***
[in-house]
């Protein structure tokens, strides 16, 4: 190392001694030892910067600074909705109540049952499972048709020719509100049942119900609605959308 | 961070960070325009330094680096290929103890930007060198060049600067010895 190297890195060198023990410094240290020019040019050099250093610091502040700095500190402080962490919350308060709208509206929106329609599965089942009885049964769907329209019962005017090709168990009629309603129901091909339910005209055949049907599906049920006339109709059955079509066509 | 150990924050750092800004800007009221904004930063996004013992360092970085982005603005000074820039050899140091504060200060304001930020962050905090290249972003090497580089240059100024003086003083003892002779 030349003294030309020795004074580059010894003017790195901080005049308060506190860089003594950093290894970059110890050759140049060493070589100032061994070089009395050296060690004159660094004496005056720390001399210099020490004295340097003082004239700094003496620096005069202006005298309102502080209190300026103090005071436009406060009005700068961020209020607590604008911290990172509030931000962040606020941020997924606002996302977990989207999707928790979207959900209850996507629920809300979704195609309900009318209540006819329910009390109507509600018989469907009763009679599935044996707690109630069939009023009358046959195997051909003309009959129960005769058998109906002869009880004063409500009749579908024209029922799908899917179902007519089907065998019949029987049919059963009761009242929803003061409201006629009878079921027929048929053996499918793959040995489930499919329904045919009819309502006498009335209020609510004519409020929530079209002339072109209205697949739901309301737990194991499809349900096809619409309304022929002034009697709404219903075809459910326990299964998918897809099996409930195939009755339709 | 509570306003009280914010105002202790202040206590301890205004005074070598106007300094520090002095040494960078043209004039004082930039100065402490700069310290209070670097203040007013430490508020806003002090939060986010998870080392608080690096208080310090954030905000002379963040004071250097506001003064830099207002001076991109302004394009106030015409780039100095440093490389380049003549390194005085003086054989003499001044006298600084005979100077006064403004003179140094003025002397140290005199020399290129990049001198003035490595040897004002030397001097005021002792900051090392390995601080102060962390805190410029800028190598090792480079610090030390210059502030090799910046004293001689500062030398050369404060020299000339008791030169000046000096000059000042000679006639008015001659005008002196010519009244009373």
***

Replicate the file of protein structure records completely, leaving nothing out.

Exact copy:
[in-house]
């Protein structure tokens, strides 16, 4: 190392001694030892910067600074909705109540049952499972048709020719509100049942119900609605959308 | 961070960070325009330094680096290929103890930007060198060049600067010895 190297890195060198023990410094240290020019040019050099250093610091502040700095500190402080962490919350308060709208509206929106329609599965089942009885049964769907329209019962005017090709168990009629309603129901091909339910005209055949049907599906049920006339109709059955079509066509 | 150990924050750092800004800007009221904004930063996004013992360092970085982005603005000074820039050899140091504060200060304001930020962050905090290249972003090497580089240059100024003086003083003892002779 030349003294030309020795004074580059010894003017790195901080005049308060506190860089003594950093290894970059110890050759140049060493070589100032061994070089009395050296060690004159660094004496005056720390001399210099020490004295340097003082004239700094003496620096005069202006005298309102502080209190300026103090005071436009406060009005700068961020209020607590604008911290990172509030931000962040606020941020997924606002996302977990989207999707928790979207959900209850996507629920809300979704195609309900009318209540006819329910009390109507509600018989469907009763009679599935044996707690109630069939009023009358046959195997051909003309009959129960005769058998109906002869009880004063409500009749579908024209029922799908899917179902007519089907065998019949029987049919059963009761009242929803003061409201006629009878079921027929048929053996499918793959040995489930499919329904045919009819309502006498009335209020609510004519409020929530079209002339072109209205697949739901309301737990194991499809349900096809619409309304022929002034009697709404219903075809459910326990299964998918897809099996409930195939009755339709 | 509570306003009280914010105002202790202040206590301890205004005074070598106007300094520090002095040494960078043209004039004082930039100065402490700069310290209070670097203040007013430490508020806003002090939060986010998870080392608080690096208080310090954030905000002379963040004071250097506001003064830099207002001076991109302004394009106030015409780039100095440093490389380049003549390194005085003086054989003499001044006298600084005979100077006064403004003179140094003025002397140290005199020399290129990049001198003035490595040897004002030397001097005021002792900051090392390995601080102060962390805190410029800028190598090792480079610090030390210059502030090799910046004293001689500062030398050369404060020299000339008791030169000046000096000059000042000679006639008015001659005008002196010519009244009373």